Greg Tucker explains his “treat them mean” approach to broccoli in a bid to extend shelf life. This video also features Gilbert Shama from Loughborough University.
Senescence (from Latin: senescere, meaning “to grow old,” from senex) or biological aging is the endogenous and hereditary process of accumulative changes to molecular and cellular structure disrupting metabolism with the passage of time, resulting in deterioration and death.
Psychopathy guru Kevin Dutton offers some tips on diagnosing potential psychopathy in your mate… and what to do if you find yourself in such a relationship.
Oops! Nobody wants to see the 404: Page Not Found. But as Renny Gleeson shows us, while he runs through a slideshow of creative and funny 404 pages, every error is really a chance to build a better relationship.
Dr. Ivan Pavlov’s groundbreaking work revealed that a dog will respond to neutral stimuli, such as a bell, in the same way that it will respond to, say, mouth-watering food. This research is widely applicable beyond a dog’s salivation. Benjamin N. Witts sketches a few situations in which people are conditioned to react in a Pavlovian way, from dating to parenting.
Have you ever wondered how much money is there on Earth? Which country has the most and which the least? And why? How do the banks works? Who prints money and set its value? And how does that even work? Take a look on this lecture.
Jetpacking was awesome fun! Despite the fat lip I had a great time. I think knowing a bit about physics actually helps fly the jetpack. It works on the same principle as a rocket (Newton’s 3rd law) but unlike the shuttle, you don’t carry your own propellant with you. Instead, water is pumped out of the lake by the jetski at up to 60 litres a second. It is then fired out of the nozzles at around 15 m/s creating 1800 N of force, the equivalent of about 150 fire extinguishers. On me this can produce acceleration of about 1.5g’s.
The connection between poor sleep, memory loss and brain deterioration as we grow older has been elusive. But for the first time, scientists at UC Berkeley have found a link between these hallmark maladies of old age. Their discovery opens the door to boosting the quality of sleep in elderly people to improve memory.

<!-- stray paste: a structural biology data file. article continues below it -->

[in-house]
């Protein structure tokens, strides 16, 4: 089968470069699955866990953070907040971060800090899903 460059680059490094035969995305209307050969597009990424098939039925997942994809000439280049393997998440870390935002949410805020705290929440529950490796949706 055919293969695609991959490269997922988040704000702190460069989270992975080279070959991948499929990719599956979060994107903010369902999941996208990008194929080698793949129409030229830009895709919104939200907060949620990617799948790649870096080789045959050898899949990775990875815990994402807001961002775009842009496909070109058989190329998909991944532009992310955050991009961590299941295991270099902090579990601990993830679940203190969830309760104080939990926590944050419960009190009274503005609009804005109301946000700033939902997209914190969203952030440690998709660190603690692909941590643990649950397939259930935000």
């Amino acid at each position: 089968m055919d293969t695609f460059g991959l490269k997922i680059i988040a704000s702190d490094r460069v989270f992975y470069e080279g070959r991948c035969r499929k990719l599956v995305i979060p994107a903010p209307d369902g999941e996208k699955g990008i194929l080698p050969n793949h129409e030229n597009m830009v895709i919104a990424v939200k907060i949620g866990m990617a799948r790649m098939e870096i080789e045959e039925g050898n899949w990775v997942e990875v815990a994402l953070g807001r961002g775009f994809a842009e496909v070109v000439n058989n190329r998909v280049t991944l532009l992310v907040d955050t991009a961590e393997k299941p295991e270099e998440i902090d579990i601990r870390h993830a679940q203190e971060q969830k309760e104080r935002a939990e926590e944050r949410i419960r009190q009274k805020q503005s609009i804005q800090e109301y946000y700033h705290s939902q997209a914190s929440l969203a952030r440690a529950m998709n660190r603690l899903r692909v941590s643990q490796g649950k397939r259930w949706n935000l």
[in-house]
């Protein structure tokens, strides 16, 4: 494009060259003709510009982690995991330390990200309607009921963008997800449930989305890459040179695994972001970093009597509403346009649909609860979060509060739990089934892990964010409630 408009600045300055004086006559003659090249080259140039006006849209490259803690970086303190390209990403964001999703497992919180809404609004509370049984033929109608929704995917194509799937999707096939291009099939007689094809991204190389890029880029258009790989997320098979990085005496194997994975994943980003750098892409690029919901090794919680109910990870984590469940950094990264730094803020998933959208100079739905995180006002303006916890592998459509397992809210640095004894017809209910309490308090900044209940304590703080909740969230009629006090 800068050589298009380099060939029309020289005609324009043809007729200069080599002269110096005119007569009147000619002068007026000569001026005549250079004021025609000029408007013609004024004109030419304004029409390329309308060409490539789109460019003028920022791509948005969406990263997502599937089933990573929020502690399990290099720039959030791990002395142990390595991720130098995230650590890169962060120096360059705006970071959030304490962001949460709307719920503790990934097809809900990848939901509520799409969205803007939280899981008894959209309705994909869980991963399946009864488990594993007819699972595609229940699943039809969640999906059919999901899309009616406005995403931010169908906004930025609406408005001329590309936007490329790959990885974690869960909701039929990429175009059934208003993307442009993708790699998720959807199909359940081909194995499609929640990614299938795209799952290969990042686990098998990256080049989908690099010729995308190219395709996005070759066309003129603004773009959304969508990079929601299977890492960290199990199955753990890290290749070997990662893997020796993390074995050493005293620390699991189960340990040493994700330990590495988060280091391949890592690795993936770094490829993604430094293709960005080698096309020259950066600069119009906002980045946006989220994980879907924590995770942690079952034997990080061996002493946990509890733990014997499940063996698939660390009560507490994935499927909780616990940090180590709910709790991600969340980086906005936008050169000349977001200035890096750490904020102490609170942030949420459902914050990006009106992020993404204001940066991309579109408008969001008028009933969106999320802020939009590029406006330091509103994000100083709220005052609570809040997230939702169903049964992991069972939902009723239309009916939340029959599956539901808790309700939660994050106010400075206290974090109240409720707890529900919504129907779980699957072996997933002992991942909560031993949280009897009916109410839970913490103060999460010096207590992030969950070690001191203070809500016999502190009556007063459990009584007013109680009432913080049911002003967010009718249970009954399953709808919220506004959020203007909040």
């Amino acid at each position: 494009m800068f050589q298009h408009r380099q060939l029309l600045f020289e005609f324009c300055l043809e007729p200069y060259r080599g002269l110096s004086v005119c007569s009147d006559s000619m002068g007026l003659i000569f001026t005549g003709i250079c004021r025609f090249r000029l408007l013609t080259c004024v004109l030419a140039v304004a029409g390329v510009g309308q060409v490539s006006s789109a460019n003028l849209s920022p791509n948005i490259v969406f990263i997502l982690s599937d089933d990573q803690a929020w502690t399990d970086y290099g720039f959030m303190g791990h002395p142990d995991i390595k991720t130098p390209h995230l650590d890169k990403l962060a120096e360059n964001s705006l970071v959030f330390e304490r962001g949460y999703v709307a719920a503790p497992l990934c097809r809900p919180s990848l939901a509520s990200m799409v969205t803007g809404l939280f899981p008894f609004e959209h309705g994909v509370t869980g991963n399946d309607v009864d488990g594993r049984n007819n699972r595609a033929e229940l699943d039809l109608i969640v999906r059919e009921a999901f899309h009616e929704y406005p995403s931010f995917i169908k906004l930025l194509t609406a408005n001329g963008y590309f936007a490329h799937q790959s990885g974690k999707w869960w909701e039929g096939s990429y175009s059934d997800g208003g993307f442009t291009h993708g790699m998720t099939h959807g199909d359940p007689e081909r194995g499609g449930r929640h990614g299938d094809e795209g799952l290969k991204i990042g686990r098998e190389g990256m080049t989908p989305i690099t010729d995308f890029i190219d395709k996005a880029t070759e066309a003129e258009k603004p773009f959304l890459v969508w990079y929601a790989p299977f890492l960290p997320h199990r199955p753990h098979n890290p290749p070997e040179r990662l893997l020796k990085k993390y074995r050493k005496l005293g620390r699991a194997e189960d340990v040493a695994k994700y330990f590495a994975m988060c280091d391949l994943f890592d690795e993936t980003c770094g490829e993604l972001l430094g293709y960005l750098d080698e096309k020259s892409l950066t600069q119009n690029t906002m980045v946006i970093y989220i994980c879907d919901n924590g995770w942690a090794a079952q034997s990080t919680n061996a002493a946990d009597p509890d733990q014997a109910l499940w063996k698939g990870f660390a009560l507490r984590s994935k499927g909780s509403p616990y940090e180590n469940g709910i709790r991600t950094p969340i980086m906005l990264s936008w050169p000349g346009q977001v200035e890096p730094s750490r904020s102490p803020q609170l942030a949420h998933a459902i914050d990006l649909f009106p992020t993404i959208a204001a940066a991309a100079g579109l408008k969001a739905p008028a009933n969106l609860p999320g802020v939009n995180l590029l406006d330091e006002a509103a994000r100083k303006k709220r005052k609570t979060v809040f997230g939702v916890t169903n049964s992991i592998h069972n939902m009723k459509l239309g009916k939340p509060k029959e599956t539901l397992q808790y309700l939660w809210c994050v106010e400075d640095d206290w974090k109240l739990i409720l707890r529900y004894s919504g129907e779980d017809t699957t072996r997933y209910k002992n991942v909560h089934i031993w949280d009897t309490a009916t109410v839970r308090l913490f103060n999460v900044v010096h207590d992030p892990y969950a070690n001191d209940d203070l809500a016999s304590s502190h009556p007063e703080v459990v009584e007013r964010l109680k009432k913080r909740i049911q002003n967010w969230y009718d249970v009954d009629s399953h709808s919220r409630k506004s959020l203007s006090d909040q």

In the midst of the pain, death, and horror of war there are numerous stories of ordinary people stepping up to the plate and making heroic sacrifices for their fellow soldiers and countrymen. Although the names and stories of most of these everyday heroes perish with history, every once in a while, one of those stories becomes legend and is told from generation to generation. These are the stories of 25 World War II heroes who put their lives on the line.
Hank gets into the dirty details behind our lying ways – how such behavior evolved, how pathological liars are different from the rest of us, and how scientists are getting better at spotting lies in many situations.
There are natural poisons that lurk in bacteria, plants, and fungi pretty much everywhere, and they’re there for good reasons (according to the organisms that produce them) – but what is it about their chemical make up that makes them so poisonous? How do their toxins attack the human body with such deadly efficiency? Discover the answers to these and other questions as Hank talks about some of the most deadly natural substances in the world.
Does texting mean the death of good writing skills? John McWhorter posits that there’s much more to texting — linguistically, culturally — than it seems, and it’s all good news.
This year marks the 23rd year of observing for the Hubble Space Telescope. Alongside cutting-edge science, the orbiting observatory has produced countless stunning astronomical images. Some of the most striking and beautiful subjects of Hubble’s images have been nebulae — vast interstellar clouds of gas and dust.
Materials scientist Mark Miodownik demonstrates some of the weird properties of ferrofluid. This liquid is literally ‘dripping with magnetism’, containing a suspension of ferromagnetic nanoparticles that make the liquid responsive to external magnetic fields, generating unusual patterns, shapes and motion.
The Bank of England protects about £197 billion ($315bn) worth of gold, according to the mostly recently published figures.